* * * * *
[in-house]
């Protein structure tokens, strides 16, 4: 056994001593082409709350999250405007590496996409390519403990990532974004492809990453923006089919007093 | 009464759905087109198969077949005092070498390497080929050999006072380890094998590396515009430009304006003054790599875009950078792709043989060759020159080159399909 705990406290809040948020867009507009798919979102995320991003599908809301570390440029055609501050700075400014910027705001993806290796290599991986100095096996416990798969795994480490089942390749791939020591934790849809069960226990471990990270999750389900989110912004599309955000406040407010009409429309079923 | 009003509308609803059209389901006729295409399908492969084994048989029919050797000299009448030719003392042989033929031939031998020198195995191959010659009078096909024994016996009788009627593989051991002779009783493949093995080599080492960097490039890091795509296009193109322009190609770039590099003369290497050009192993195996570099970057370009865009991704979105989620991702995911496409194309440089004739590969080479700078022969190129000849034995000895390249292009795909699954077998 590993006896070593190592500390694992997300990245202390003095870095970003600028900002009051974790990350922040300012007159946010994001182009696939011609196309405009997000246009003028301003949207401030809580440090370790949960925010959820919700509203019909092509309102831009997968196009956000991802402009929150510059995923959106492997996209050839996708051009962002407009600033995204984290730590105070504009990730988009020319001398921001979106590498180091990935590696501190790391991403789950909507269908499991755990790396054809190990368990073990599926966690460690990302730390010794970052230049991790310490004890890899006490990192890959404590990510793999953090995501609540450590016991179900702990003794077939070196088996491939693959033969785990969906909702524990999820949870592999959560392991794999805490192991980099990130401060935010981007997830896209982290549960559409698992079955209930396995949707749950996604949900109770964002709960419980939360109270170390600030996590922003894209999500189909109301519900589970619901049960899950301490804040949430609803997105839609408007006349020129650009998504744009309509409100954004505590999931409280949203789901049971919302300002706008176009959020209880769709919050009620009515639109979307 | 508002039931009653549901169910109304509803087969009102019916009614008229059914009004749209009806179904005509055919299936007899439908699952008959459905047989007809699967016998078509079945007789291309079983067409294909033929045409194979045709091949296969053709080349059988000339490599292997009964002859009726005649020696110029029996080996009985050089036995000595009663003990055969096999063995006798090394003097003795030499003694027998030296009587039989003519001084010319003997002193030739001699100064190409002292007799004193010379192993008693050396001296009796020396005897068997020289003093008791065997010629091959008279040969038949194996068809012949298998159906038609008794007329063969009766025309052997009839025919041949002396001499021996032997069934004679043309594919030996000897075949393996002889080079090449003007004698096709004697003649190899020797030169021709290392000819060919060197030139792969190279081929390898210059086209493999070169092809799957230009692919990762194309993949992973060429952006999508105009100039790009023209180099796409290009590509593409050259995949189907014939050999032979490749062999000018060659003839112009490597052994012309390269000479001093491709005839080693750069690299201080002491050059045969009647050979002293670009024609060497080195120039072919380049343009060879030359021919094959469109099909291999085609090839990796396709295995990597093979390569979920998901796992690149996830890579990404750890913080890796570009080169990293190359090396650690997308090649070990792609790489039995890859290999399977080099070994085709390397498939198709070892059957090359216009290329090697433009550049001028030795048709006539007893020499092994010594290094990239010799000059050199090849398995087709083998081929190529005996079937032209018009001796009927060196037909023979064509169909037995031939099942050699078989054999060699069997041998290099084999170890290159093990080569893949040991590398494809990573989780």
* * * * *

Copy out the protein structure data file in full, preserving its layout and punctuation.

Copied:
[in-house]
């Protein structure tokens, strides 16, 4: 056994001593082409709350999250405007590496996409390519403990990532974004492809990453923006089919007093 | 009464759905087109198969077949005092070498390497080929050999006072380890094998590396515009430009304006003054790599875009950078792709043989060759020159080159399909 705990406290809040948020867009507009798919979102995320991003599908809301570390440029055609501050700075400014910027705001993806290796290599991986100095096996416990798969795994480490089942390749791939020591934790849809069960226990471990990270999750389900989110912004599309955000406040407010009409429309079923 | 009003509308609803059209389901006729295409399908492969084994048989029919050797000299009448030719003392042989033929031939031998020198195995191959010659009078096909024994016996009788009627593989051991002779009783493949093995080599080492960097490039890091795509296009193109322009190609770039590099003369290497050009192993195996570099970057370009865009991704979105989620991702995911496409194309440089004739590969080479700078022969190129000849034995000895390249292009795909699954077998 590993006896070593190592500390694992997300990245202390003095870095970003600028900002009051974790990350922040300012007159946010994001182009696939011609196309405009997000246009003028301003949207401030809580440090370790949960925010959820919700509203019909092509309102831009997968196009956000991802402009929150510059995923959106492997996209050839996708051009962002407009600033995204984290730590105070504009990730988009020319001398921001979106590498180091990935590696501190790391991403789950909507269908499991755990790396054809190990368990073990599926966690460690990302730390010794970052230049991790310490004890890899006490990192890959404590990510793999953090995501609540450590016991179900702990003794077939070196088996491939693959033969785990969906909702524990999820949870592999959560392991794999805490192991980099990130401060935010981007997830896209982290549960559409698992079955209930396995949707749950996604949900109770964002709960419980939360109270170390600030996590922003894209999500189909109301519900589970619901049960899950301490804040949430609803997105839609408007006349020129650009998504744009309509409100954004505590999931409280949203789901049971919302300002706008176009959020209880769709919050009620009515639109979307 | 508002039931009653549901169910109304509803087969009102019916009614008229059914009004749209009806179904005509055919299936007899439908699952008959459905047989007809699967016998078509079945007789291309079983067409294909033929045409194979045709091949296969053709080349059988000339490599292997009964002859009726005649020696110029029996080996009985050089036995000595009663003990055969096999063995006798090394003097003795030499003694027998030296009587039989003519001084010319003997002193030739001699100064190409002292007799004193010379192993008693050396001296009796020396005897068997020289003093008791065997010629091959008279040969038949194996068809012949298998159906038609008794007329063969009766025309052997009839025919041949002396001499021996032997069934004679043309594919030996000897075949393996002889080079090449003007004698096709004697003649190899020797030169021709290392000819060919060197030139792969190279081929390898210059086209493999070169092809799957230009692919990762194309993949992973060429952006999508105009100039790009023209180099796409290009590509593409050259995949189907014939050999032979490749062999000018060659003839112009490597052994012309390269000479001093491709005839080693750069690299201080002491050059045969009647050979002293670009024609060497080195120039072919380049343009060879030359021919094959469109099909291999085609090839990796396709295995990597093979390569979920998901796992690149996830890579990404750890913080890796570009080169990293190359090396650690997308090649070990792609790489039995890859290999399977080099070994085709390397498939198709070892059957090359216009290329090697433009550049001028030795048709006539007893020499092994010594290094990239010799000059050199090849398995087709083998081929190529005996079937032209018009001796009927060196037909023979064509169909037995031939099942050699078989054999060699069997041998290099084999170890290159093990080569893949040991590398494809990573989780």